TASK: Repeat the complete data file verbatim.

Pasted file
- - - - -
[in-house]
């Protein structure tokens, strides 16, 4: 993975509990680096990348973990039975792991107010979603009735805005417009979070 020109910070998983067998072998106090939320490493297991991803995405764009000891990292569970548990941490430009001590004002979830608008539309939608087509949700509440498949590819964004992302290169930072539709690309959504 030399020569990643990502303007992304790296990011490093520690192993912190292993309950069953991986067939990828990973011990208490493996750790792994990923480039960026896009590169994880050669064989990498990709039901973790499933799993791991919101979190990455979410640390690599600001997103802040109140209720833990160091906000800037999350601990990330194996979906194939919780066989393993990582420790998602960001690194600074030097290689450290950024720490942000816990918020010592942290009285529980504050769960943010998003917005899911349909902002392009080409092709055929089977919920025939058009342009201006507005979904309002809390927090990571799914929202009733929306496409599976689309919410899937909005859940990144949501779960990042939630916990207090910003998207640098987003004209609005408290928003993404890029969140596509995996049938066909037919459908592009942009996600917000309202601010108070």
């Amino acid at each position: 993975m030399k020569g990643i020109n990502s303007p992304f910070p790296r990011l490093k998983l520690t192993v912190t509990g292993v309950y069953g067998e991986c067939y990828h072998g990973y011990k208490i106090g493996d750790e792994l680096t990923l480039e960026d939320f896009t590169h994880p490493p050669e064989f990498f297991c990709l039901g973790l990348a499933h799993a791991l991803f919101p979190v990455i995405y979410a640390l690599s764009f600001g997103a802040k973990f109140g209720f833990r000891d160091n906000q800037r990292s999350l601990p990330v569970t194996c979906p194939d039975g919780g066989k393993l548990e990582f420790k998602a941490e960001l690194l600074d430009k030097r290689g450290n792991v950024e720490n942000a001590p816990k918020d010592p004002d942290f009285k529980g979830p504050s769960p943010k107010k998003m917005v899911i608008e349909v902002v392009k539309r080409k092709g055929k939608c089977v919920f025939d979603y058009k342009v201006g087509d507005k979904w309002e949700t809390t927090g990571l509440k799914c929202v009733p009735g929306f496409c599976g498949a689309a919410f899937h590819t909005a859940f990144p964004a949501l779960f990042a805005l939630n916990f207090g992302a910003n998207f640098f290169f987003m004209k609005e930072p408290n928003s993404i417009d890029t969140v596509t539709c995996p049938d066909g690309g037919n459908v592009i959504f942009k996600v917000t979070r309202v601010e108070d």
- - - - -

[in-house]
């Protein structure tokens, strides 16, 4: 993975509990680096990348973990039975792991107010979603009735805005417009979070 020109910070998983067998072998106090939320490493297991991803995405764009000891990292569970548990941490430009001590004002979830608008539309939608087509949700509440498949590819964004992302290169930072539709690309959504 030399020569990643990502303007992304790296990011490093520690192993912190292993309950069953991986067939990828990973011990208490493996750790792994990923480039960026896009590169994880050669064989990498990709039901973790499933799993791991919101979190990455979410640390690599600001997103802040109140209720833990160091906000800037999350601990990330194996979906194939919780066989393993990582420790998602960001690194600074030097290689450290950024720490942000816990918020010592942290009285529980504050769960943010998003917005899911349909902002392009080409092709055929089977919920025939058009342009201006507005979904309002809390927090990571799914929202009733929306496409599976689309919410899937909005859940990144949501779960990042939630916990207090910003998207640098987003004209609005408290928003993404890029969140596509995996049938066909037919459908592009942009996600917000309202601010108070």
């Amino acid at each position: 993975m030399k020569g990643i020109n990502s303007p992304f910070p790296r990011l490093k998983l520690t192993v912190t509990g292993v309950y069953g067998e991986c067939y990828h072998g990973y011990k208490i106090g493996d750790e792994l680096t990923l480039e960026d939320f896009t590169h994880p490493p050669e064989f990498f297991c990709l039901g973790l990348a499933h799993a791991l991803f919101p979190v990455i995405y979410a640390l690599s764009f600001g997103a802040k973990f109140g209720f833990r000891d160091n906000q800037r990292s999350l601990p990330v569970t194996c979906p194939d039975g919780g066989k393993l548990e990582f420790k998602a941490e960001l690194l600074d430009k030097r290689g450290n792991v950024e720490n942000a001590p816990k918020d010592p004002d942290f009285k529980g979830p504050s769960p943010k107010k998003m917005v899911i608008e349909v902002v392009k539309r080409k092709g055929k939608c089977v919920f025939d979603y058009k342009v201006g087509d507005k979904w309002e949700t809390t927090g990571l509440k799914c929202v009733p009735g929306f496409c599976g498949a689309a919410f899937h590819t909005a859940f990144p964004a949501l779960f990042a805005l939630n916990f207090g992302a910003n998207f640098f290169f987003m004209k609005e930072p408290n928003s993404i417009d890029t969140v596509t539709c995996p049938d066909g690309g037919n459908v592009i959504f942009k996600v917000t979070r309202v601010e108070d």